If I were a subscriber to the Skeptical Inquirer, I would feel offended by this "review." I'd feel that it treats me as someone who has surrendered their personal capacity for critical thinking to mob mentality. I'd feel that it treats me as a gullible participant of a political rally, eager to blindly cheer to shouted slogans, as opposed to someone who expects substantial and informed analyses.
Needless to say, the "review" reflects very poorly on both its author and the magazine that published it. And yet, one might point out that there are countless other examples out there of people proudly—though cluelessly—displaying the limitations of their intellects for the world to see. So why make an issue of this one instance?
Well, if this were all there is to it, I wouldn't have bothered to publish this post. But here we have a magazine that publicly associates itself with some of the most recognizable figures in science. At the very least, these figures are allowing this to be done and, by implication, allowing the image of science itself to become associated with such publications. To me, this is a serious problem. If the public begins to associate science, reason and critical thinking with the kind of "review" I've commented on above, we risk blurring the crucial difference between science, reason and critical thinking on the one hand, and the lunatic ravings of the fringes of our culture on the other. Once that crucial boundary is blurred, we're lost as a civilization.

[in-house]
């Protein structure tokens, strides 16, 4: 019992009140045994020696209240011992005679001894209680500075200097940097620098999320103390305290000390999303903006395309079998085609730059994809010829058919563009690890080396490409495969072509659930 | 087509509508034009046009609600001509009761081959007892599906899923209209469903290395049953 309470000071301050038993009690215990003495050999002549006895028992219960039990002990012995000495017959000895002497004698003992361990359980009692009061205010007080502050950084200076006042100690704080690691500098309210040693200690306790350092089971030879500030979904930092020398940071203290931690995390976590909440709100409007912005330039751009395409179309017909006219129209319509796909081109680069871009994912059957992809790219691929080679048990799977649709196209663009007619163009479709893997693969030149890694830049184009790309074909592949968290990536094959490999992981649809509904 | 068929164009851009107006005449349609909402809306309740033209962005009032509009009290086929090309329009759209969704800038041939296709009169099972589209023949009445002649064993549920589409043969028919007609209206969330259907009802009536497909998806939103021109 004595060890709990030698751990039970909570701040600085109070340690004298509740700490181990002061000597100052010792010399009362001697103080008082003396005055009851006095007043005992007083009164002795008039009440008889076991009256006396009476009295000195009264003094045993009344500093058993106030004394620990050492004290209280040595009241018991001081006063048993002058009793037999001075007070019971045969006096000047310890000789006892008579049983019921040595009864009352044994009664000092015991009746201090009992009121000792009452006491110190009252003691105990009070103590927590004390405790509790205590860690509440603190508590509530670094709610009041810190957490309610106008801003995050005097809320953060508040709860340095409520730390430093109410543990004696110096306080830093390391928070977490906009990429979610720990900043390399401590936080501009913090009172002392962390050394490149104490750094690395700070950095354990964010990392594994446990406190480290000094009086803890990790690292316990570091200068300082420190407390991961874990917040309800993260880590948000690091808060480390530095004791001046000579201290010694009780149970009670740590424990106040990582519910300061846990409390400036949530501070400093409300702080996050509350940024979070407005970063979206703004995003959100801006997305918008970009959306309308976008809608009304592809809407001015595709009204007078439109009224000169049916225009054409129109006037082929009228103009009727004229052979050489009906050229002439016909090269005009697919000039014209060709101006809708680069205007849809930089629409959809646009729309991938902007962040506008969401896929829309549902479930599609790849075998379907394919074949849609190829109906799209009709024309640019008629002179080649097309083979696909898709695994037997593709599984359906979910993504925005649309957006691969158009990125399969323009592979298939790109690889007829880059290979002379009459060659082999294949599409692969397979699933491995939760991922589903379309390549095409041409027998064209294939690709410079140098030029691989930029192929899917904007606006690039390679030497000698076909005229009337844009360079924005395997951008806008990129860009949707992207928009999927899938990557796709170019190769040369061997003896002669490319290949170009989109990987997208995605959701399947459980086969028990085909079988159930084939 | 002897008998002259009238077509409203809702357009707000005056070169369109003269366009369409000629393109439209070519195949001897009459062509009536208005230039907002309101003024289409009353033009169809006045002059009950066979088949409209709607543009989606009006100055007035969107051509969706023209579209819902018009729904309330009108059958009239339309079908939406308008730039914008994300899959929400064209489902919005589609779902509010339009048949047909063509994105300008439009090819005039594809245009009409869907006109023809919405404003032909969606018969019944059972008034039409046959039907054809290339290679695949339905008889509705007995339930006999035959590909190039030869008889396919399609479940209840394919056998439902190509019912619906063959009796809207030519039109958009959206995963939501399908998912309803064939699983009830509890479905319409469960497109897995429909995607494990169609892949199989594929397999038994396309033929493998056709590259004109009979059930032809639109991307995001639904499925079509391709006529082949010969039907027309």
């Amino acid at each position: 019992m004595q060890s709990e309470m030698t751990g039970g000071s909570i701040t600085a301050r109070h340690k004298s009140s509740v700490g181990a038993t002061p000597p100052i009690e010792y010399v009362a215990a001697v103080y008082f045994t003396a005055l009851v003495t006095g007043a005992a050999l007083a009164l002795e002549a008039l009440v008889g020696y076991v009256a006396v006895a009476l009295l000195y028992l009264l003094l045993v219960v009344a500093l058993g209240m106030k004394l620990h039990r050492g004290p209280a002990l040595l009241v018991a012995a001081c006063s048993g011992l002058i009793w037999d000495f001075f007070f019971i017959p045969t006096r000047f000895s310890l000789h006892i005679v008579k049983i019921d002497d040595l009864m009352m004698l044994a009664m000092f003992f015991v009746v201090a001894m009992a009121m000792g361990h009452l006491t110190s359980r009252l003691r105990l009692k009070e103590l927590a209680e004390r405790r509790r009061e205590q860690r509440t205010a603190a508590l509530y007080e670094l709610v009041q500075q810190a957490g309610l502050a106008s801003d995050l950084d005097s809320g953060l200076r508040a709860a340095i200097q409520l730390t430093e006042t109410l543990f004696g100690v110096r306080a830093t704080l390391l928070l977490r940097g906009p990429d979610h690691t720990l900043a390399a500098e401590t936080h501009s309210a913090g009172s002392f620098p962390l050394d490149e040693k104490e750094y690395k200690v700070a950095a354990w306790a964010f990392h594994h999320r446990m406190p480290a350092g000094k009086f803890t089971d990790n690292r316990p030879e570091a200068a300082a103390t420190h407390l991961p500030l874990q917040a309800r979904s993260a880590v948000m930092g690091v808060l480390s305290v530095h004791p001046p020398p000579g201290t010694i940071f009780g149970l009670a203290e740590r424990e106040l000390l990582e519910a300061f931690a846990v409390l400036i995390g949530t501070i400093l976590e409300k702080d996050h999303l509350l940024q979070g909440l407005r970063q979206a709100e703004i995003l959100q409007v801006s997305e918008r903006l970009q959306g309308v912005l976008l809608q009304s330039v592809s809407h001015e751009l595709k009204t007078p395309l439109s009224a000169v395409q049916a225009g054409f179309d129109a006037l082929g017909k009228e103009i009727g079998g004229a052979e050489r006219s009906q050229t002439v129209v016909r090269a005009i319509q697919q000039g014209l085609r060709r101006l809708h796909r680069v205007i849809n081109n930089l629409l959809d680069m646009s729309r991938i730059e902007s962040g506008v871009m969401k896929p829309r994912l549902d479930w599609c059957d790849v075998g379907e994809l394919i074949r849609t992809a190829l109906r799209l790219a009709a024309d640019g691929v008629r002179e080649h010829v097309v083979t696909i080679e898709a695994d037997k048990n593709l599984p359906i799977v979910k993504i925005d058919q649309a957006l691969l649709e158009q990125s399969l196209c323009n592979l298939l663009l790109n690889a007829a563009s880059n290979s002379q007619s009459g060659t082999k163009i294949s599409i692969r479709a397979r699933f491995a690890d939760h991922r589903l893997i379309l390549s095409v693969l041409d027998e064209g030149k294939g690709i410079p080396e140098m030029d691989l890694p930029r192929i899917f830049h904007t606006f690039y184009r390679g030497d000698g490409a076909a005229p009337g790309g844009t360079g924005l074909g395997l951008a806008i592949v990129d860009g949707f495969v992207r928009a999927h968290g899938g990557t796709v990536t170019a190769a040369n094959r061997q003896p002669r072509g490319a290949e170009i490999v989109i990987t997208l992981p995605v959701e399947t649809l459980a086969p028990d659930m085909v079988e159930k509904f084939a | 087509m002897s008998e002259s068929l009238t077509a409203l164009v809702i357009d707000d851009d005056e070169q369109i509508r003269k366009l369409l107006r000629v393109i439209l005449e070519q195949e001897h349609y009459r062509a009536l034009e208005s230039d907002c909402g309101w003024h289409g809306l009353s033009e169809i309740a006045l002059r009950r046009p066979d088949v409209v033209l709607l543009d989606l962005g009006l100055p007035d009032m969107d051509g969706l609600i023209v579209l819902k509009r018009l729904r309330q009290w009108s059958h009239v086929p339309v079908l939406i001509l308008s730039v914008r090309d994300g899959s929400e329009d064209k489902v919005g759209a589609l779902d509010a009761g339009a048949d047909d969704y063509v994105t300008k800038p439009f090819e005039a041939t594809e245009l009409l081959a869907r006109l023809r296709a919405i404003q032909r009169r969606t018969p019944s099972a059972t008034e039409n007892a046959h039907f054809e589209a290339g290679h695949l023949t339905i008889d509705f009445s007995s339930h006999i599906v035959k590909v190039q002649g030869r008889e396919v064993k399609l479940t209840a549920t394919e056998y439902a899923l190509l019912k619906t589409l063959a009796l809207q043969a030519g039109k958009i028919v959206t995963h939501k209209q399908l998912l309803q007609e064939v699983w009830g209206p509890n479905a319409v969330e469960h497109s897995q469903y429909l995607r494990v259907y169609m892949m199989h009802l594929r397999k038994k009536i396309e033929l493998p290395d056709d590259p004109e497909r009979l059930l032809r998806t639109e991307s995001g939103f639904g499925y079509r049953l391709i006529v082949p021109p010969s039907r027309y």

My ideas may be controversial from the perspective of the current cultural ethos, but they are carefully and exhaustively substantiated. I have published many academic papers in respected journals elaborating on every facet of them. And now, I am publishing a 312-page book painstakingly making my case from an academic perspective. Let this work be my reply to my "critics."